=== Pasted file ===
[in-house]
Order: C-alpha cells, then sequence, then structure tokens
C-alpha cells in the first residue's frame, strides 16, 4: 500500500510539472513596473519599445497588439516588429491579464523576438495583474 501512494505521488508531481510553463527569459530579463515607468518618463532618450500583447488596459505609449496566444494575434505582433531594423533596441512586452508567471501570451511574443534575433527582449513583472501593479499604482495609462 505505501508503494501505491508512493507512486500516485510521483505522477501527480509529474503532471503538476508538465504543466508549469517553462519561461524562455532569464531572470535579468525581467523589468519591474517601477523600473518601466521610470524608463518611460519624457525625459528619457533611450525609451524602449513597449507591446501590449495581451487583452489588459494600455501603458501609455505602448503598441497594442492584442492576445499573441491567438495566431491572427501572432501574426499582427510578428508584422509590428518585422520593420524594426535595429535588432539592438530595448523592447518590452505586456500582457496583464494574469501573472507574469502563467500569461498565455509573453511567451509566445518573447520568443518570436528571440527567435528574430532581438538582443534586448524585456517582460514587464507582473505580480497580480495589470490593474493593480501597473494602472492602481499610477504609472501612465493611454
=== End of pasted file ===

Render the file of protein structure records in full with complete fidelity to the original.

[in-house]
Order: C-alpha cells, then sequence, then structure tokens
C-alpha cells in the first residue's frame, strides 16, 4: 500500500510539472513596473519599445497588439516588429491579464523576438495583474 501512494505521488508531481510553463527569459530579463515607468518618463532618450500583447488596459505609449496566444494575434505582433531594423533596441512586452508567471501570451511574443534575433527582449513583472501593479499604482495609462 505505501508503494501505491508512493507512486500516485510521483505522477501527480509529474503532471503538476508538465504543466508549469517553462519561461524562455532569464531572470535579468525581467523589468519591474517601477523600473518601466521610470524608463518611460519624457525625459528619457533611450525609451524602449513597449507591446501590449495581451487583452489588459494600455501603458501609455505602448503598441497594442492584442492576445499573441491567438495566431491572427501572432501574426499582427510578428508584422509590428518585422520593420524594426535595429535588432539592438530595448523592447518590452505586456500582457496583464494574469501573472507574469502563467500569461498565455509573453511567451509566445518573447520568443518570436528571440527567435528574430532581438538582443534586448524585456517582460514587464507582473505580480497580480495589470490593474493593480501597473494602472492602481499610477504609472501612465493611454